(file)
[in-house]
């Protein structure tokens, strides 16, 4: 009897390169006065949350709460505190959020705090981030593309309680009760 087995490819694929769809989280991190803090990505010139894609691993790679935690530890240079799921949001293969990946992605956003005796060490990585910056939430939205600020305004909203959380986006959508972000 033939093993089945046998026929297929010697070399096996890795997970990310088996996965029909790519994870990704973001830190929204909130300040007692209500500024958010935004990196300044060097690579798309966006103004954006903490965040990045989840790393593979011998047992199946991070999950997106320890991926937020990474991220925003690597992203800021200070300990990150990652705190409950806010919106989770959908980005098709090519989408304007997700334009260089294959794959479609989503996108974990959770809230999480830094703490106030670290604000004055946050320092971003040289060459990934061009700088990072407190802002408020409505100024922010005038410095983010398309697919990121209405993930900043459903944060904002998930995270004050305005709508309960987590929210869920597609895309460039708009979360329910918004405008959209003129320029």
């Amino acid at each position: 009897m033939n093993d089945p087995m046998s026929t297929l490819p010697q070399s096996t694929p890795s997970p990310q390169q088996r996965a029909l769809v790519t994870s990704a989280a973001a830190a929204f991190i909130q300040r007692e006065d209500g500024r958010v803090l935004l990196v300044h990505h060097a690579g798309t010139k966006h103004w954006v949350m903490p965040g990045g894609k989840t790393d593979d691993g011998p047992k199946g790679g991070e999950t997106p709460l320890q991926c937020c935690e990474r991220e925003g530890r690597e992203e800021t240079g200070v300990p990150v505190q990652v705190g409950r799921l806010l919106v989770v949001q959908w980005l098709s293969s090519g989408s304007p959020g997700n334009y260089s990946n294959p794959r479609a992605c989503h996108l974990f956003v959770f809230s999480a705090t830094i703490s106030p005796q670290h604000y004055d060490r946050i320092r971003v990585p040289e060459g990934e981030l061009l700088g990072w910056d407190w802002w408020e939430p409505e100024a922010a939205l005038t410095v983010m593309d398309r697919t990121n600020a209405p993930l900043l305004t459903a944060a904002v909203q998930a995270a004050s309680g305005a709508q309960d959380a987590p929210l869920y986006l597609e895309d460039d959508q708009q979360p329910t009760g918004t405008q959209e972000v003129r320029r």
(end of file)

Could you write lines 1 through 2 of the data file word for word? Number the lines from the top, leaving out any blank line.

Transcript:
[in-house]
């Protein structure tokens, strides 16, 4: 009897390169006065949350709460505190959020705090981030593309309680009760 087995490819694929769809989280991190803090990505010139894609691993790679935690530890240079799921949001293969990946992605956003005796060490990585910056939430939205600020305004909203959380986006959508972000 033939093993089945046998026929297929010697070399096996890795997970990310088996996965029909790519994870990704973001830190929204909130300040007692209500500024958010935004990196300044060097690579798309966006103004954006903490965040990045989840790393593979011998047992199946991070999950997106320890991926937020990474991220925003690597992203800021200070300990990150990652705190409950806010919106989770959908980005098709090519989408304007997700334009260089294959794959479609989503996108974990959770809230999480830094703490106030670290604000004055946050320092971003040289060459990934061009700088990072407190802002408020409505100024922010005038410095983010398309697919990121209405993930900043459903944060904002998930995270004050305005709508309960987590929210869920597609895309460039708009979360329910918004405008959209003129320029």